ISLAMABAD: The National Electric Power Regulatory Authority announced on Thursday an enhanced upfront levelised tariff of 14.66 cents per unit for wind power projects.
The tariff will apply to wind power projects with installed capacity of 5-250MW and those achieving financial close by Dec 31 next year. The increased tariff will be valid for the first 1,500MW.
The tariff was determined on the basis of a proposal put forward by the Alternative Electricity Development Board which said that success could be ensured only if the tariff was lucrative, with margins of profit and made business sense of investments in the sector.
For the first time, Nepra set aside a normal course of tariff setting mechanism through in-house verification and approved the higher tariff in view of “the current power crisis, including acute shortage of electricity, over-reliance on thermal power, persistent trend of increase in oil prices in the international market coupled with depletion of gas reserves in the country and the high cost of generating electricity from imported fuels”.
Considering the advantages of generating electricity from wind, like shorter construction period, no fuel costs, no dependence on imported fuel, Nepra said it decided to facilitate the development of wind power.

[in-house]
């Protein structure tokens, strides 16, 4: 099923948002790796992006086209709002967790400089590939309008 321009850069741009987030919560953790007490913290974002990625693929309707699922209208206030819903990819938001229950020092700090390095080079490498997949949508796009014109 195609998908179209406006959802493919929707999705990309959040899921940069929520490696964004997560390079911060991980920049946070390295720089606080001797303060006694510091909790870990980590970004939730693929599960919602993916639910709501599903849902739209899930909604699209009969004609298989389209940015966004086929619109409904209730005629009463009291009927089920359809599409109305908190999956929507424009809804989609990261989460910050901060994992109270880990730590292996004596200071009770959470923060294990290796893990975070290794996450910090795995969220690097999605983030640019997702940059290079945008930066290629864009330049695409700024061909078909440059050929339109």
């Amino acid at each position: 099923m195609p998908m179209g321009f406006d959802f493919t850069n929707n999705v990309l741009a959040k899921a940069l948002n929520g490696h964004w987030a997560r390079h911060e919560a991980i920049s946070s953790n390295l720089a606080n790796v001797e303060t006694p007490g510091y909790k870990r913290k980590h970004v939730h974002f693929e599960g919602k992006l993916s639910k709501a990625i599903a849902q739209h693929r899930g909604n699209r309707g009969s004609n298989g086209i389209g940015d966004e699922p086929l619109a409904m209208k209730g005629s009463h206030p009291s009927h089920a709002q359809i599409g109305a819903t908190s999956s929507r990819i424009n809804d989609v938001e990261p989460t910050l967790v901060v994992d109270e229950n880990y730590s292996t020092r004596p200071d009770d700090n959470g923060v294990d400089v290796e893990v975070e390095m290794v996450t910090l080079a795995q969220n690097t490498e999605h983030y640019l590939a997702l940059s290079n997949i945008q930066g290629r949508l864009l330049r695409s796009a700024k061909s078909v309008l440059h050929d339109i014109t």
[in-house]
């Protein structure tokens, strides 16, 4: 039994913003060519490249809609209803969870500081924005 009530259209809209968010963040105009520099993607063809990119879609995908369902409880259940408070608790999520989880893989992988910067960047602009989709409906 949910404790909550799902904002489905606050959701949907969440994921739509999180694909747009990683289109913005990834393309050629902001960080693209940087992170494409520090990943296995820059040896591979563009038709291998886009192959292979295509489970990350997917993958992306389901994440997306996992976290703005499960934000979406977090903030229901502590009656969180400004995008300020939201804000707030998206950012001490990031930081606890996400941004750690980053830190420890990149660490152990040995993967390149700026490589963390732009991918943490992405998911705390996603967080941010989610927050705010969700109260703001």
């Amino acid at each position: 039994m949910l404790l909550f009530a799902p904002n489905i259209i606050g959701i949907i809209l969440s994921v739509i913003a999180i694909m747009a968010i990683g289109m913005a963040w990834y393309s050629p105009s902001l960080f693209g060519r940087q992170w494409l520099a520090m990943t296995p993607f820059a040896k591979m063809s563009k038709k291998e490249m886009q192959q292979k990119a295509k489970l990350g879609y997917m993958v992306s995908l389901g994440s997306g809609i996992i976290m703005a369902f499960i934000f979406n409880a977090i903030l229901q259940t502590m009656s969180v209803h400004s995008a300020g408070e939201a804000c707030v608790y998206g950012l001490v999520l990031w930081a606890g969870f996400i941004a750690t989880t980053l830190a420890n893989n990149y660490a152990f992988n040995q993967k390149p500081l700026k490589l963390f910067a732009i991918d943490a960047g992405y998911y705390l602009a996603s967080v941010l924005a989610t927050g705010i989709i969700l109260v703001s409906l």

Nepra had first approved an upfront tariff of 9.5 cents per unit in April 2006. It claimed that while a few projects opted for the upfront tariff none of them ultimately materialised. Apart from that, Nepra had determined tariffs for different wind projects that ranged between 10.2 to 11.9 cents per unit. On the basis of these tariffs, a project of FFC Energy of 49.5MW achieved financial close in June this year while Zurlu project installed a plant of 6MW.
Nepra said it had approved an increased tariff because it thought that determining tariff on a case-to-case basis under a cost-plus regime was bound to cause some delays due to nature of the process involved.
It said the upfront tariff would minimise uncertainty and reduce tariff approval time to 10 working days of filing of application from usual four to six months.
In a positive development, however, the regulator on the request of the AEDB has decided that the power purchaser (the government entities) would not take the wind risk, which would now be the responsibility of the investor.
Nepra said the upfront tariff was a “take it or leave it package deal”. Any request for modification in tariff or any term of the deal, to meet the specific or unique requirements of any project would not be considered by Nepra. The upfront tariff will remain applicable for 20 years of project`s life.